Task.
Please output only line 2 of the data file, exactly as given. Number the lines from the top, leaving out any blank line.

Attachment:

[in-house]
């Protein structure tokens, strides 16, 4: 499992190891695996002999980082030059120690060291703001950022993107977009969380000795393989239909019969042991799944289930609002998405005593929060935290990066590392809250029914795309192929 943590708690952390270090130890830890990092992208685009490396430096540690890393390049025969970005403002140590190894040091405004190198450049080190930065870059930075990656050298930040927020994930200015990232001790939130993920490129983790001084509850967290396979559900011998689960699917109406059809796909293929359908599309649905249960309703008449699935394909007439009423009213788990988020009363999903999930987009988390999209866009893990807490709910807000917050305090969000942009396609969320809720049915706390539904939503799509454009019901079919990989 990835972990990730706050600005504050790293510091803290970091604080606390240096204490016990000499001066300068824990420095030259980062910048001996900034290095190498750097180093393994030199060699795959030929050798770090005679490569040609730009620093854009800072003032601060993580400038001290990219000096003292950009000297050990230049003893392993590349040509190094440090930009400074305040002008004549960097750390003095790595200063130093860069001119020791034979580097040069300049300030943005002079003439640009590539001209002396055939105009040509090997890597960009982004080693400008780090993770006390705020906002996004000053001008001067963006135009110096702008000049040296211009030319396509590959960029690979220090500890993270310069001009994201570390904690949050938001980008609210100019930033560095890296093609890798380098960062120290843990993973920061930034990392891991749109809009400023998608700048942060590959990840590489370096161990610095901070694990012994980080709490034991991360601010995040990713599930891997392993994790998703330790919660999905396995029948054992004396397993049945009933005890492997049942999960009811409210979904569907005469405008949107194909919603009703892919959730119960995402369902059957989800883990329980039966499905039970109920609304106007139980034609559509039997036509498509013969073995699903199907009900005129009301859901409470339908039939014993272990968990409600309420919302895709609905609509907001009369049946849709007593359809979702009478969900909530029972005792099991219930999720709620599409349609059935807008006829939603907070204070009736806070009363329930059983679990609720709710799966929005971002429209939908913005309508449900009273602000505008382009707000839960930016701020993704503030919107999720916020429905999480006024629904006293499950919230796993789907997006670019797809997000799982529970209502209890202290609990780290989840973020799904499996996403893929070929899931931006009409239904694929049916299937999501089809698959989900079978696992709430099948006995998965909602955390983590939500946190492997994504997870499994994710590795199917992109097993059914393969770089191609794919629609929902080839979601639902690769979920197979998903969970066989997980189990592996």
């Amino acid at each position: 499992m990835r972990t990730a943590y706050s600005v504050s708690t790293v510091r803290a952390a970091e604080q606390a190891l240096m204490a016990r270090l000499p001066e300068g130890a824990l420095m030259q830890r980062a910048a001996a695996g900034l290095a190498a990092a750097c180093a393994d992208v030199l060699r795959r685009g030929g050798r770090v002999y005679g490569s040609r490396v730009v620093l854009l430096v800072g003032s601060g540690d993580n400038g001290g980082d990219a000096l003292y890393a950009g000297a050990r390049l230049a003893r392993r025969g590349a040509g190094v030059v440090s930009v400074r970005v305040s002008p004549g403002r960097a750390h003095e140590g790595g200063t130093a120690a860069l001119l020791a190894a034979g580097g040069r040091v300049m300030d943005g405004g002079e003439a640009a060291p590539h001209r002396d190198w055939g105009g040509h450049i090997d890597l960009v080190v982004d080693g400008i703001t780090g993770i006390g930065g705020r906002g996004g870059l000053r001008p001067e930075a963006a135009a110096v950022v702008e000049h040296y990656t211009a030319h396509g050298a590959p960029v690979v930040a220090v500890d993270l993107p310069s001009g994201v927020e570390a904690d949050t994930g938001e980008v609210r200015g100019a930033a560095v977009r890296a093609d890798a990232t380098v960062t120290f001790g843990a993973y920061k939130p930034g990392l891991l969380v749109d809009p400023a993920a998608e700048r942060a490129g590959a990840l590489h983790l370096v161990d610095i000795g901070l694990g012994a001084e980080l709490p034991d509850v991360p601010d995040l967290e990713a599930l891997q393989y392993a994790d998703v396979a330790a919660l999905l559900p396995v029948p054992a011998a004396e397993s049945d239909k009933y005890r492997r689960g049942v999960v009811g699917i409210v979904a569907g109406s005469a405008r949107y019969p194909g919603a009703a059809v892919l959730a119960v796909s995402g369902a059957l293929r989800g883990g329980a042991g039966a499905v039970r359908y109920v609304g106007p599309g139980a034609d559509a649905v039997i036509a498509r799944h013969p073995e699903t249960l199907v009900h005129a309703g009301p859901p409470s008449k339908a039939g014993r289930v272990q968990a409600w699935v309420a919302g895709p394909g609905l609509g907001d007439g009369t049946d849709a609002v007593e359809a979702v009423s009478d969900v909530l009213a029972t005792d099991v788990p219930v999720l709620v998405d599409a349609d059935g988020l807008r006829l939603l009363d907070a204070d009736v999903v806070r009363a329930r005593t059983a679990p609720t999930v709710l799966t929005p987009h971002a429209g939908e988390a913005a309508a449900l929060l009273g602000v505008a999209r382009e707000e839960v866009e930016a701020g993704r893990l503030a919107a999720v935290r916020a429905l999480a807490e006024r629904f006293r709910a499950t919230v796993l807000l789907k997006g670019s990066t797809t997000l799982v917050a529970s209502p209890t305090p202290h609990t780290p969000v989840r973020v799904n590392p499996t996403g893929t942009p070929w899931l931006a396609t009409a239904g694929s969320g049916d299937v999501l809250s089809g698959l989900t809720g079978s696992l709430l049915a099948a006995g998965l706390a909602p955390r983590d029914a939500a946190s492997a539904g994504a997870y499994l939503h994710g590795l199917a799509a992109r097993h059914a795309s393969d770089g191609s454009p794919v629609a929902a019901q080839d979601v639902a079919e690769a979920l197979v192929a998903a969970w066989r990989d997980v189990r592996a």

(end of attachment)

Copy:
């Protein structure tokens, strides 16, 4: 499992190891695996002999980082030059120690060291703001950022993107977009969380000795393989239909019969042991799944289930609002998405005593929060935290990066590392809250029914795309192929 943590708690952390270090130890830890990092992208685009490396430096540690890393390049025969970005403002140590190894040091405004190198450049080190930065870059930075990656050298930040927020994930200015990232001790939130993920490129983790001084509850967290396979559900011998689960699917109406059809796909293929359908599309649905249960309703008449699935394909007439009423009213788990988020009363999903999930987009988390999209866009893990807490709910807000917050305090969000942009396609969320809720049915706390539904939503799509454009019901079919990989 990835972990990730706050600005504050790293510091803290970091604080606390240096204490016990000499001066300068824990420095030259980062910048001996900034290095190498750097180093393994030199060699795959030929050798770090005679490569040609730009620093854009800072003032601060993580400038001290990219000096003292950009000297050990230049003893392993590349040509190094440090930009400074305040002008004549960097750390003095790595200063130093860069001119020791034979580097040069300049300030943005002079003439640009590539001209002396055939105009040509090997890597960009982004080693400008780090993770006390705020906002996004000053001008001067963006135009110096702008000049040296211009030319396509590959960029690979220090500890993270310069001009994201570390904690949050938001980008609210100019930033560095890296093609890798380098960062120290843990993973920061930034990392891991749109809009400023998608700048942060590959990840590489370096161990610095901070694990012994980080709490034991991360601010995040990713599930891997392993994790998703330790919660999905396995029948054992004396397993049945009933005890492997049942999960009811409210979904569907005469405008949107194909919603009703892919959730119960995402369902059957989800883990329980039966499905039970109920609304106007139980034609559509039997036509498509013969073995699903199907009900005129009301859901409470339908039939014993272990968990409600309420919302895709609905609509907001009369049946849709007593359809979702009478969900909530029972005792099991219930999720709620599409349609059935807008006829939603907070204070009736806070009363329930059983679990609720709710799966929005971002429209939908913005309508449900009273602000505008382009707000839960930016701020993704503030919107999720916020429905999480006024629904006293499950919230796993789907997006670019797809997000799982529970209502209890202290609990780290989840973020799904499996996403893929070929899931931006009409239904694929049916299937999501089809698959989900079978696992709430099948006995998965909602955390983590939500946190492997994504997870499994994710590795199917992109097993059914393969770089191609794919629609929902080839979601639902690769979920197979998903969970066989997980189990592996």